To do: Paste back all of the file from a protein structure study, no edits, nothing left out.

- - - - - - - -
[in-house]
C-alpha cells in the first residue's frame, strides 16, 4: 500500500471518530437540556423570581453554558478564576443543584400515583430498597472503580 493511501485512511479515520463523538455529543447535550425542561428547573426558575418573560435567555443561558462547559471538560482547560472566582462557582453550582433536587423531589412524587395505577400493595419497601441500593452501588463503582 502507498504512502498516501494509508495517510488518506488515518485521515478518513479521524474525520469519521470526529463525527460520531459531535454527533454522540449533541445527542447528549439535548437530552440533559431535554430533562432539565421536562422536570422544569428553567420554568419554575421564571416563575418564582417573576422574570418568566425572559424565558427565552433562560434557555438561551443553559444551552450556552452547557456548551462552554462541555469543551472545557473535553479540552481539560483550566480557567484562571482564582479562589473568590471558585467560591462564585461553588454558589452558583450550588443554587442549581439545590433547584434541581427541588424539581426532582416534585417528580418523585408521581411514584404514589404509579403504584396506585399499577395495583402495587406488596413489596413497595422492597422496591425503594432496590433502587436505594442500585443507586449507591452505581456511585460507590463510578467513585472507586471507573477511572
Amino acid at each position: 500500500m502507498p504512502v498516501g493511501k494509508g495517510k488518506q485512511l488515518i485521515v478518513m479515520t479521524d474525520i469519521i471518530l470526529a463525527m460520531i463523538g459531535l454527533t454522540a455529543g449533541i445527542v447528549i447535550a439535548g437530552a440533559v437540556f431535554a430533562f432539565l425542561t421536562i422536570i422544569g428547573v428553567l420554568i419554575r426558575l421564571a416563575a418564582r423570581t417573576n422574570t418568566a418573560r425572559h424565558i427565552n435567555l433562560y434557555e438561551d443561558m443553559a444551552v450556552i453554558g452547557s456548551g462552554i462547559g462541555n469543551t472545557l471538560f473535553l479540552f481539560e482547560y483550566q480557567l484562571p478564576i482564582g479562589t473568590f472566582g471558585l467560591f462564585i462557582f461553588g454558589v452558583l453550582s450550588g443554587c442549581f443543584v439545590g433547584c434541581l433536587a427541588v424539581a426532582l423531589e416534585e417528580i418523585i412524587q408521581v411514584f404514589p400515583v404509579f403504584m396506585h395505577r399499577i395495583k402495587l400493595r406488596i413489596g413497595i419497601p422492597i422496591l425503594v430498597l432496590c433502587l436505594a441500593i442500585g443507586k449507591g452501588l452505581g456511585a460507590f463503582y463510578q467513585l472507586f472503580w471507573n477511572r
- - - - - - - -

[in-house]
C-alpha cells in the first residue's frame, strides 16, 4: 500500500471518530437540556423570581453554558478564576443543584400515583430498597472503580 493511501485512511479515520463523538455529543447535550425542561428547573426558575418573560435567555443561558462547559471538560482547560472566582462557582453550582433536587423531589412524587395505577400493595419497601441500593452501588463503582 502507498504512502498516501494509508495517510488518506488515518485521515478518513479521524474525520469519521470526529463525527460520531459531535454527533454522540449533541445527542447528549439535548437530552440533559431535554430533562432539565421536562422536570422544569428553567420554568419554575421564571416563575418564582417573576422574570418568566425572559424565558427565552433562560434557555438561551443553559444551552450556552452547557456548551462552554462541555469543551472545557473535553479540552481539560483550566480557567484562571482564582479562589473568590471558585467560591462564585461553588454558589452558583450550588443554587442549581439545590433547584434541581427541588424539581426532582416534585417528580418523585408521581411514584404514589404509579403504584396506585399499577395495583402495587406488596413489596413497595422492597422496591425503594432496590433502587436505594442500585443507586449507591452505581456511585460507590463510578467513585472507586471507573477511572
Amino acid at each position: 500500500m502507498p504512502v498516501g493511501k494509508g495517510k488518506q485512511l488515518i485521515v478518513m479515520t479521524d474525520i469519521i471518530l470526529a463525527m460520531i463523538g459531535l454527533t454522540a455529543g449533541i445527542v447528549i447535550a439535548g437530552a440533559v437540556f431535554a430533562f432539565l425542561t421536562i422536570i422544569g428547573v428553567l420554568i419554575r426558575l421564571a416563575a418564582r423570581t417573576n422574570t418568566a418573560r425572559h424565558i427565552n435567555l433562560y434557555e438561551d443561558m443553559a444551552v450556552i453554558g452547557s456548551g462552554i462547559g462541555n469543551t472545557l471538560f473535553l479540552f481539560e482547560y483550566q480557567l484562571p478564576i482564582g479562589t473568590f472566582g471558585l467560591f462564585i462557582f461553588g454558589v452558583l453550582s450550588g443554587c442549581f443543584v439545590g433547584c434541581l433536587a427541588v424539581a426532582l423531589e416534585e417528580i418523585i412524587q408521581v411514584f404514589p400515583v404509579f403504584m396506585h395505577r399499577i395495583k402495587l400493595r406488596i413489596g413497595i419497601p422492597i422496591l425503594v430498597l432496590c433502587l436505594a441500593i442500585g443507586k449507591g452501588l452505581g456511585a460507590f463503582y463510578q467513585l472507586f472503580w471507573n477511572r